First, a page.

Like nearly all cat lovers, Gail Ventzke has loved cats since before she could remember. Her childhood days spent on her grandparents’ farm helped to seal the deal. “They couldn’t have had more than ten cats at any given time,” Gail remembered, “But to a little girl, it seemed like there was a new litter of kittens behind every other hay bale. I always loved playing with them, watching them looking for mice, or if there were no mice, for a sunny place to lie in. I wished that every cat could be so content.”“My grandpa always called me ‘Kitten.’ He must have known I would carry my love of animals into adulthood.”

About ten years ago, Gail began volunteering for a local non-profit dedicated to spaying and neutering dogs and cats as a way of combating their overpopulation. She and her associates encountered many cats in need of homes during their work there, and couldn’t help but start taking them in. This presented a real problem — the charity she was then working with wasn’t a rescue shelter, and couldn’t accommodate the fast-growing clowder. Where would all these cats go?

They would go to Cats Cradle Shelter, founded by Gail and her affiliates Carol, Jill, Amber, and Jill in 2011 as Fargo’s first-ever no-kill refuge exclusively for kitties. “Before we opened,” said Gail, “Anywhere between 400 and 700 perfectly healthy and adoptable cats in our area were put to sleep annually. There was just no other place for them to go. Now, thanks to our volunteers’ and sponsors’ efforts, that number has dropped to zero. We have effectively eliminated feline euthanization in the Fargo-Moorhead area.”

The people behind Cats Cradle Shelter believe in giving their guests the most comfortable stays that they’re able, which means free colony accommodations. “Keeping each cat in their own cage has some advantages,” explained Gail, “But not enough to justify the boredom and isolation that would subject them to. In free colonies, several cats share a big, open room together. There they enjoy their own cubby holes, window shelves where they can watch birds, and comfy cat towers for napping.”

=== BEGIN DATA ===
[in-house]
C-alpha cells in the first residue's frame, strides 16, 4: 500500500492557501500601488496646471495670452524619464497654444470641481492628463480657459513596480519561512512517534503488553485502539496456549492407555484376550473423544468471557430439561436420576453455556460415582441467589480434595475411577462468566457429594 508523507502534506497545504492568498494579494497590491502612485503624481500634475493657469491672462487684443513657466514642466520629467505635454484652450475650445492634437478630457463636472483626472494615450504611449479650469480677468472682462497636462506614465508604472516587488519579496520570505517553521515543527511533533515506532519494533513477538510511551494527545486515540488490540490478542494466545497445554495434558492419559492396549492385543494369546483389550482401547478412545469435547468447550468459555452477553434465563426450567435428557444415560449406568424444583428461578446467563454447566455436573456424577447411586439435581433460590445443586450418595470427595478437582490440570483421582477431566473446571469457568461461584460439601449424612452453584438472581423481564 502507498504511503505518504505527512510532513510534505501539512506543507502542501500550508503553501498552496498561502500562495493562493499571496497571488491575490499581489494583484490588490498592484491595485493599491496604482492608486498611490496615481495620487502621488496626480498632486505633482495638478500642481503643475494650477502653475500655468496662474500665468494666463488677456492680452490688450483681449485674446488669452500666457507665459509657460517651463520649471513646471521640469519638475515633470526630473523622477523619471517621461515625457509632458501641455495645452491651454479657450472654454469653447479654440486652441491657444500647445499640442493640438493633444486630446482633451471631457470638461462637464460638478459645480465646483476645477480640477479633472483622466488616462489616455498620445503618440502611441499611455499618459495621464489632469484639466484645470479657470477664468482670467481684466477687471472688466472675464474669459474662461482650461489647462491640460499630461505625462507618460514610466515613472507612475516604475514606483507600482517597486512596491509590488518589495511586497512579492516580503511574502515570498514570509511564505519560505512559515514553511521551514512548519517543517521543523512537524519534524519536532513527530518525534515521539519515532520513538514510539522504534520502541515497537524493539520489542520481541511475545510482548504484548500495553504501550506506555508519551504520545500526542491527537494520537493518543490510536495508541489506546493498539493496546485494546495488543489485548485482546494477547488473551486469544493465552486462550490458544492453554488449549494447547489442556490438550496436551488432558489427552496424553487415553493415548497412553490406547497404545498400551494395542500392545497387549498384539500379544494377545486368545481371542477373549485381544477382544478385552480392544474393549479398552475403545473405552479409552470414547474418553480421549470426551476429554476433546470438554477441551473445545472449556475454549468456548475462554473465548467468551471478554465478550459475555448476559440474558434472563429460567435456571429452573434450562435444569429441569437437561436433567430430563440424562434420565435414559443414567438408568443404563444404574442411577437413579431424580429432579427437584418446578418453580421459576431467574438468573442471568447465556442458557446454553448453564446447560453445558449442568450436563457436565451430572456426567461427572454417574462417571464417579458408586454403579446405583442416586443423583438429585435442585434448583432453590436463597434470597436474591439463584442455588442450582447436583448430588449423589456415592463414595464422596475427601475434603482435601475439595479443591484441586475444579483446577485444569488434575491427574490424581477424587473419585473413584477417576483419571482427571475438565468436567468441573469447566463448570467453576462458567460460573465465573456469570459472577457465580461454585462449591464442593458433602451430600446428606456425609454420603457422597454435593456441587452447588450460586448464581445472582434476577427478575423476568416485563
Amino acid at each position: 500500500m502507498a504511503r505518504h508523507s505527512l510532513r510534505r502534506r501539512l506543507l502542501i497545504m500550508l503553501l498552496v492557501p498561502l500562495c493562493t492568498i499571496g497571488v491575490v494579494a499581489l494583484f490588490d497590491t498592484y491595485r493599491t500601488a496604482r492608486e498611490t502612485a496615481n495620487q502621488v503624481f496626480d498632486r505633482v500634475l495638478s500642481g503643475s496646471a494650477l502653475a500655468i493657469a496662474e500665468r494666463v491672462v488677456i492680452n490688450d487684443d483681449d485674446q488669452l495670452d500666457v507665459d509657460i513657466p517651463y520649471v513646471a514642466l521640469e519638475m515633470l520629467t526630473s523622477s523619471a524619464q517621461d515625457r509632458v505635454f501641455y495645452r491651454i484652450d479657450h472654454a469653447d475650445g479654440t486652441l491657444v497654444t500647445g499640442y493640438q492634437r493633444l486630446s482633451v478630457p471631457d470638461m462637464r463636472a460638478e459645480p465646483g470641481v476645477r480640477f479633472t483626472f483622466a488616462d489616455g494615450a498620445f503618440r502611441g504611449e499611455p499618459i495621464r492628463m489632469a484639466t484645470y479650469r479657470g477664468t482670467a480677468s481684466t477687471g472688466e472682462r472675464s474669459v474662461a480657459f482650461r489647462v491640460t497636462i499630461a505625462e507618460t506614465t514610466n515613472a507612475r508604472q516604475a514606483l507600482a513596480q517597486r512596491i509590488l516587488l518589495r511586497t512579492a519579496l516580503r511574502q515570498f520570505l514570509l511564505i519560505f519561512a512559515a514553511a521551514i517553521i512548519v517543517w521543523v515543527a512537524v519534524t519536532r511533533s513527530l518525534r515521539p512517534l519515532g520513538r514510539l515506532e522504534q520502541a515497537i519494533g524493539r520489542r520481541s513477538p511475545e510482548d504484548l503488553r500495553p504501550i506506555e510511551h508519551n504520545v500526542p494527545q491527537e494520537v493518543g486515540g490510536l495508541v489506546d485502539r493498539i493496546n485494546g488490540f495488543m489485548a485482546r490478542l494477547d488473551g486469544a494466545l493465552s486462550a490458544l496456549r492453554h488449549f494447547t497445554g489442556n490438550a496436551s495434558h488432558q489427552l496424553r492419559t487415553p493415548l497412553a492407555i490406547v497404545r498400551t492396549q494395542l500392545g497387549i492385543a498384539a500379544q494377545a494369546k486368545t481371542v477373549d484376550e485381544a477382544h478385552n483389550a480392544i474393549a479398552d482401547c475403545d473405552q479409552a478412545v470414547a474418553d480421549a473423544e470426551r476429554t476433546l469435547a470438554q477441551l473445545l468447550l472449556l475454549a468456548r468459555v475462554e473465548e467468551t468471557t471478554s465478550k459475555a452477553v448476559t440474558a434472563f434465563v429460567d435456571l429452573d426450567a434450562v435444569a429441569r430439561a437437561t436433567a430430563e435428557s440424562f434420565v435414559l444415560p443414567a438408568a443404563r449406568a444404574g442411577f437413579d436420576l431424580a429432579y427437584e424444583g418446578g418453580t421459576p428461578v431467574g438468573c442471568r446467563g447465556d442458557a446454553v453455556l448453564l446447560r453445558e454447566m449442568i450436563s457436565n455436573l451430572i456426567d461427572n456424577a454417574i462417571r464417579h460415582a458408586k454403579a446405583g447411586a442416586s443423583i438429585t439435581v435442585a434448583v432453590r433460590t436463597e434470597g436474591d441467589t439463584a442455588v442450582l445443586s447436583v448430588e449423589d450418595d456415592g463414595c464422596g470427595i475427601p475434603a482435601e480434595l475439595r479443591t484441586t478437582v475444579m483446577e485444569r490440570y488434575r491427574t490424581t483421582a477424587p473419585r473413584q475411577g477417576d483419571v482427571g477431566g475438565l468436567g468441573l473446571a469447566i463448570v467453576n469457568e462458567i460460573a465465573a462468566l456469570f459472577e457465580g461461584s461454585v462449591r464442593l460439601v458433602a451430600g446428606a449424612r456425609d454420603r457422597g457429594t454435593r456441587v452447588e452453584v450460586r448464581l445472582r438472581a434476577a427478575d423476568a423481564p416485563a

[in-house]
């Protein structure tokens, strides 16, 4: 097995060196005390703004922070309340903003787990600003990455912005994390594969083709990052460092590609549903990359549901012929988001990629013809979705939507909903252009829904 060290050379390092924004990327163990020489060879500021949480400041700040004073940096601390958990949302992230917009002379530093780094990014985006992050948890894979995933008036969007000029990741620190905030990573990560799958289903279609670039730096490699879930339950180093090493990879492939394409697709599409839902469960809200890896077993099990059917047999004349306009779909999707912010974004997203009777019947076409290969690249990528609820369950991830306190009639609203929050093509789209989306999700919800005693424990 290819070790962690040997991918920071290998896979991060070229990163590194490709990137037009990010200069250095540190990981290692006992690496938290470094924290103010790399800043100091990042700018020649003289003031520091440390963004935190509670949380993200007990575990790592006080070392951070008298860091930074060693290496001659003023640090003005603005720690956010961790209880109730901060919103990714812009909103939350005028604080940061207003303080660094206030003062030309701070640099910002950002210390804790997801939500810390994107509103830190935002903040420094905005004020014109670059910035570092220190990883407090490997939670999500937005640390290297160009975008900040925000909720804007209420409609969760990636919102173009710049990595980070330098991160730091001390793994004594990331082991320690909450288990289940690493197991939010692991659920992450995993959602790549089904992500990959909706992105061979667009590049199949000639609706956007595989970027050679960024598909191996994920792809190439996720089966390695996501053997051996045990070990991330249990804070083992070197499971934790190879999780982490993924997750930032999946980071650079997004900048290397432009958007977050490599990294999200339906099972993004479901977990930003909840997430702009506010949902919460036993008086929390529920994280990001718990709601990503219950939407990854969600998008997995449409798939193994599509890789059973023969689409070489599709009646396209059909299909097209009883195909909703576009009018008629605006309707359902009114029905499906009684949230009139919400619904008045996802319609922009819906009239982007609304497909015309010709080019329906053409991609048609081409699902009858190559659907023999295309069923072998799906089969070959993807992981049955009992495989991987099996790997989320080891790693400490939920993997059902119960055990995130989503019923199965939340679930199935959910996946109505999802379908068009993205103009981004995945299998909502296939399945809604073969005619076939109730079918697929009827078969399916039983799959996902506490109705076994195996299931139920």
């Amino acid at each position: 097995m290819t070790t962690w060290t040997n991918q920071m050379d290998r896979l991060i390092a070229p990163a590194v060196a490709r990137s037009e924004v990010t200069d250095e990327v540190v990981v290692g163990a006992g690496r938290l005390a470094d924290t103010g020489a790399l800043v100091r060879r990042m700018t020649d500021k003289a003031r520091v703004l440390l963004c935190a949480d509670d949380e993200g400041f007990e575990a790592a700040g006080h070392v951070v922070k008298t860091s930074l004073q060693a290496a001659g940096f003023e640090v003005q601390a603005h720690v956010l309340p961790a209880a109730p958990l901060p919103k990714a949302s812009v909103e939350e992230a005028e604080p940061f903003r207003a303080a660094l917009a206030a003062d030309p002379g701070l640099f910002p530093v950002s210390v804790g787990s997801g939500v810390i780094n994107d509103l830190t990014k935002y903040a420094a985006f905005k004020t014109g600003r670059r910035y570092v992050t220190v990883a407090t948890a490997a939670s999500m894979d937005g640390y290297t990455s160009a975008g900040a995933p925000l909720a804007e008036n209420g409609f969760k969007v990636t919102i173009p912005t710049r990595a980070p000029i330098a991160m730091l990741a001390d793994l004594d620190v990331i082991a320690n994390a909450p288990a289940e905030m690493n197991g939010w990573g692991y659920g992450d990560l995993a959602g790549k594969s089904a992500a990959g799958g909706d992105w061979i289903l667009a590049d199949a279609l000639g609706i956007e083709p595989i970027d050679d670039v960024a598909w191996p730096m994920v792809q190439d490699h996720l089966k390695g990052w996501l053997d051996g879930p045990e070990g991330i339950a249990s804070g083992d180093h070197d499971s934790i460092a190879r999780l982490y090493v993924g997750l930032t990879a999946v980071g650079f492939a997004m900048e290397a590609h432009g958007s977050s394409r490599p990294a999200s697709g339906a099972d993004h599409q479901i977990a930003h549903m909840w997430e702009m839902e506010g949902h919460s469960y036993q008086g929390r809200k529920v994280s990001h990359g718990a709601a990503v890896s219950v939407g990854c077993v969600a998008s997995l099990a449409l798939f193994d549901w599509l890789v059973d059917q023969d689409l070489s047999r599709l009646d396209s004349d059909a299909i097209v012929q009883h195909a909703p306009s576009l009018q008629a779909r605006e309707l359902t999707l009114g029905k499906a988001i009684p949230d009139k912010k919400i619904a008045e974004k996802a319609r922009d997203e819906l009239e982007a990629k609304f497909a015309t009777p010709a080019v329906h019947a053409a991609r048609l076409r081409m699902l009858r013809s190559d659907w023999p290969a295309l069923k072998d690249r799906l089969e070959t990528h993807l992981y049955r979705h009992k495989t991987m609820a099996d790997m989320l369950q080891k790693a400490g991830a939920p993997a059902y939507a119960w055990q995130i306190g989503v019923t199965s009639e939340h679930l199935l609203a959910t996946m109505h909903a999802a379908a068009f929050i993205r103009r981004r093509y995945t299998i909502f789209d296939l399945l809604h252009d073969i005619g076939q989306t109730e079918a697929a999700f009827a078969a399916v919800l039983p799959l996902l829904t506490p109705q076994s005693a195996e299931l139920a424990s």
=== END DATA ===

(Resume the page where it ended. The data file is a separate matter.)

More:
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“Free colonies also make our cats much more adoptable,” Gail continued. “When cats have free reign over a whole room, it relaxes them and gives them more opportunity to let their personalities shine when visitors come. That way they can walk up and give you a nuzzle if they like you. It’s hard for a cat to bond with you while they’re confined to a cage.”

Adopting a cat from Cats Cradle Shelter is a fairly simple process: Go to their shelter at 9 Ninth St S in Fargo from 4:00pm to 7:00pm on Tuesday or noon to 5:00pm on Saturday, take a tour guided by a volunteer to determine which of their cats you’re most compatible with, and then visit with some of the furry tenants to see which one best clicks with you. If you find a cat you like (you will find several, in all likelihood), you can fill out an application form, interview with Gail, and if approved you may be able to take your new friend home with you that very day! You can visit catscradleshelter.org for a better explanation of the adoption process, as well as to see some of their cats currently available to take home.

“Our cats have usually come from rough backgrounds,” said Gail. “Many times they’ve had to fend for themselves on the street. We’ve rescued cats from boxes left on the side of the road, from dumpsters. We give them any medical attention that they need on arrival, and give them warmth and comfort. You can tell they’re truly grateful for the care they receive after having had it so hard. That gratitude they show every day makes them the best companions. Every cat knows how to love. Sometimes they just need a little help to show it!”

 

By David Scheller